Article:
(This article is continued from The History of Franklin Township, Part 1.)
Part 2: Acton
We’ve mentioned New Bethel; the other town in Franklin Township, now known as Acton, was not laid out until 1852. In its early years, Acton was originally known as Farmersville. Much like New Bethel, the town was renamed in 1854 when the U.S. Postal Service discovered there was already a town named Farmersville in Posey County, Indiana. There is some debate over the source of the new name, though some have postulated that it was chosen in honor of an early settler, General Acton.
Acton got a later start than New Bethel/Wanamaker, but rapidly grew into a larger, more successful town. This was in large part due to the railroad, which ran through the town. During its heyday Acton was large enough to support three lodge halls, multiple grocery stores, blacksmith and wagon shops, and a telegraph operator, among other things.
But Acton’s biggest claim to fame was something that wasn’t even in the town itself: The 40-acre Acton Campground existed from 1859 to 1905 and drew tens of thousands of visitors. Five trains a day stopped at the Campground, in addition to the interurban (the extensive light rail system that provided public transit throughout central Indiana from the 1890s until 1941). The Campground, created primarily for religious camp meetings but also offering other entertainments, had more than a hundred cottages, a pavilion, a two-story hotel, and a man-made lake where campers could boat or bathe. During the Civil War, it was briefly used as a hospital facility for wounded soldiers (until the campground facilities were destroyed by dissenters), but returned to its primary function of recreation and camp meetings in 1865.
The 1870s through the 1920s was the era of the Chautauqua movement, a highly popular adult education movement named after Chautauqua Lake, NY, where the first event was held in 1874. Chautauqua assemblies spread throughout rural America, and “brought entertainment and culture for the whole community, with speakers, teachers, musicians, entertainers, preachers and specialists of the day” — valuable commodities in an era prior to the invention of radio and television. An 1878 newspaper article described a day at the campground on August 4 of that year: “There were fully ten thousand people on the grounds, and there were no disturbances.”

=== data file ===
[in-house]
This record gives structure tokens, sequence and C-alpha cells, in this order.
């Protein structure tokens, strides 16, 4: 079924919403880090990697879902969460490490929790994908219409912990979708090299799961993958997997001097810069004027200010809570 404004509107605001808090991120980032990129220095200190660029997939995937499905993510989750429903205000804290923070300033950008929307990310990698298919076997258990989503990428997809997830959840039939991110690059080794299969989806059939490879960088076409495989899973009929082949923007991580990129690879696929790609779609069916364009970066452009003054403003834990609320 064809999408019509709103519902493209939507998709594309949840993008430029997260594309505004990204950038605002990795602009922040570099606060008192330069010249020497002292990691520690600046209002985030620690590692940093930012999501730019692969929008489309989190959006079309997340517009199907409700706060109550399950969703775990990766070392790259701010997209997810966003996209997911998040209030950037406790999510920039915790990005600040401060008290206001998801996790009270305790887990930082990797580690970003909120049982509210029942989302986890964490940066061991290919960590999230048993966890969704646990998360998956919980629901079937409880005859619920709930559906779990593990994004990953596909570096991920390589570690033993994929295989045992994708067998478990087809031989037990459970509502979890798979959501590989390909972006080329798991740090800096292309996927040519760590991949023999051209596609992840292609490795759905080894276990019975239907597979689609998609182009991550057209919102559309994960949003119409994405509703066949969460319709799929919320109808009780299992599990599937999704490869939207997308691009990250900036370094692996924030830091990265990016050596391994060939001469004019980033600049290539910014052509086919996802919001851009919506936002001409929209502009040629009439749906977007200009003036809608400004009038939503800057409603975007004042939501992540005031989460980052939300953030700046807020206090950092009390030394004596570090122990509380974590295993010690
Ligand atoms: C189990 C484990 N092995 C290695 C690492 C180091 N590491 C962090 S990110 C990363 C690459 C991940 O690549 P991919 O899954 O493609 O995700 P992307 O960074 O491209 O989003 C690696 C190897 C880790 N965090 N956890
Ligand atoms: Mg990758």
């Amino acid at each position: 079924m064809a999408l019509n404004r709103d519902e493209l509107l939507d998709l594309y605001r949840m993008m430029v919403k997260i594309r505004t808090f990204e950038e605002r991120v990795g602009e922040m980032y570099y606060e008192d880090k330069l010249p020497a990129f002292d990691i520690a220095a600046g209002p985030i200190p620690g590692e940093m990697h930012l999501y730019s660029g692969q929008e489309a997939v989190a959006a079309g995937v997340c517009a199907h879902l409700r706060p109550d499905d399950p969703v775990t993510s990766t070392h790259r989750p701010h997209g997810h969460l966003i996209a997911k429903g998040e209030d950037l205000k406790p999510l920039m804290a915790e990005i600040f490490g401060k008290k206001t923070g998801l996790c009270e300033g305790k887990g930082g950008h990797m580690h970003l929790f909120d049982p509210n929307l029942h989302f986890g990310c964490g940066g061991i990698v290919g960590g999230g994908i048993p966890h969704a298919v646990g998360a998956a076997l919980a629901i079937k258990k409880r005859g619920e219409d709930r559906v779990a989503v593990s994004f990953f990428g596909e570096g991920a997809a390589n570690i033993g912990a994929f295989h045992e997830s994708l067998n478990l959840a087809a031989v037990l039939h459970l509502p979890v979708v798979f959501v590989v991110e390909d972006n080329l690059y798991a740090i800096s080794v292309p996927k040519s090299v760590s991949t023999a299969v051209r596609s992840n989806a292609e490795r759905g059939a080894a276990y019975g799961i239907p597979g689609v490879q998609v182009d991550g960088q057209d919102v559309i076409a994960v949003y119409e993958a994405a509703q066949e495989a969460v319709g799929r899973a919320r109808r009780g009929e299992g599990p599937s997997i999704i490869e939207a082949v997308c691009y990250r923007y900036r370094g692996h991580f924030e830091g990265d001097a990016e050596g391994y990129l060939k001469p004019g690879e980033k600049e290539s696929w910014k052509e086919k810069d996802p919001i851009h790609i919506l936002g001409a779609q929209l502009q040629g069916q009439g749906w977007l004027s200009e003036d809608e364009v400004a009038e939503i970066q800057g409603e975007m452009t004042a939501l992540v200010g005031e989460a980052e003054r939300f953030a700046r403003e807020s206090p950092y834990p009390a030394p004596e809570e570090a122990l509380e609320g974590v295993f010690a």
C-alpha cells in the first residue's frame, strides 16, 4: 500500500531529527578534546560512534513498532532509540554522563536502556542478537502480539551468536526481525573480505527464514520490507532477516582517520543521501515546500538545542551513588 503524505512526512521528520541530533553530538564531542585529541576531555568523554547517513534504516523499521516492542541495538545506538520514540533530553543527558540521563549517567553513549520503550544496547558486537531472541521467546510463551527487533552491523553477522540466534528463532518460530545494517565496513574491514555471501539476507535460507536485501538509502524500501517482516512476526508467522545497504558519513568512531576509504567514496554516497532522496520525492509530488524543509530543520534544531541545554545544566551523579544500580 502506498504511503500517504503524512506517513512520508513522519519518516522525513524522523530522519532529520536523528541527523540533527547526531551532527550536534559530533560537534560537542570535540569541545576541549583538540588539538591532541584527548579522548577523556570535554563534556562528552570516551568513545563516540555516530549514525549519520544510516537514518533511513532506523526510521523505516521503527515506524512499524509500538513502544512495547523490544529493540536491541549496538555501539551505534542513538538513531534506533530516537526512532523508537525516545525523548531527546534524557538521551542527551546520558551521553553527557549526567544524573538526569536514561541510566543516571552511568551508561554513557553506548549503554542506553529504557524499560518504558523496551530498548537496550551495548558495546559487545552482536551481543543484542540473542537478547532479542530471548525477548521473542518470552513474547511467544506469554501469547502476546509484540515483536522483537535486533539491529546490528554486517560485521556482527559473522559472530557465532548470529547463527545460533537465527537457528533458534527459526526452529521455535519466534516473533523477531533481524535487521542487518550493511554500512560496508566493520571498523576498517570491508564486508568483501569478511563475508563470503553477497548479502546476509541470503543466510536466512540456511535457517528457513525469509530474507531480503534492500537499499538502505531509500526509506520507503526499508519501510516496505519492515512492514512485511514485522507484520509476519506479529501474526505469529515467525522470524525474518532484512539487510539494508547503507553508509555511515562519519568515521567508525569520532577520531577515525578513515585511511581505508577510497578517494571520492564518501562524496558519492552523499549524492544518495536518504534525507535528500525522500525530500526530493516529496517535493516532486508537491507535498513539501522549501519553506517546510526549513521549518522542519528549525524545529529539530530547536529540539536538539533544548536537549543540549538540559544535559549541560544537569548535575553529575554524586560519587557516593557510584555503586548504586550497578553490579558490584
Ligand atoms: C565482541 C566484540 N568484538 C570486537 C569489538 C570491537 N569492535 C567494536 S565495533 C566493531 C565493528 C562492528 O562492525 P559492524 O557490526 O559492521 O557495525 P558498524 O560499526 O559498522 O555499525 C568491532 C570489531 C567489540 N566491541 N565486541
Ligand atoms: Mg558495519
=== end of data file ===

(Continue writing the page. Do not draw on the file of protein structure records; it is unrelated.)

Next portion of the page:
Acton Campground, later known as Acton Park, hosted these Chautauqua assemblies. “The crowds sometimes numbered in the thousands. They heard clergymen, temperance leaders, evangelists and politicians. Presidential candidate, member of the House of Representatives and Secretary of State William Jennings Bryan spoke there several times. At Chautauqua Assemblies in 1904 and 1905, there were stereoptican programs, elocutionists, bands and orchestras, singing groups, sermons and book reviews, among other things.” There was also a bandstand on the grounds, and doubtless people spread out on the lawns to hear the music.
But 1905 was to be the last year for the Acton Campground. On November 12 of that year, two little girls playing near the campground saw fire in the dry leaves near the train tracks after an afternoon freight train had passed by. They alerted others and the Acton townspeople tried to put out the fire, but in just half an hour every one of the 110 cottages was ablaze, and by an hour later all the cottages and the Pavilion had burned to the ground and 425 trees were destroyed. (In 1980, FTHS president emerita Sylvia Henricks interviewed one of the girls who had seen the fire start, by then 92 years old.)
About half of the original Campground property is now being made into a city-county park. There is a historical marker about the Acton Campground near the park entrance, on the north side of Southport Road immediately west of Acton Road.
Another of Acton’s claims to fame is as the birthplace of actress Marjorie Main, who was born on the outskirts of the town on February 24, 1890. She was born Mary Tomlinson, but when she decided to pursue an acting career she changed her name to Marjorie Main to prevent any embarrassment to her family. After a successful stint on Broadway, she went on to appear in nearly 90 films. She is best known for her role as “Ma” in the Ma and Pa Kettle movies, but she also appeared in films with Humphrey Bogart, John Wayne, Lucille Ball, Roy Rogers, Claudette Colbert, William Powell, Gene Kelly, and many other top stars. She was nominated for an Academy Award in 1948 and for a Golden Globe in 1957.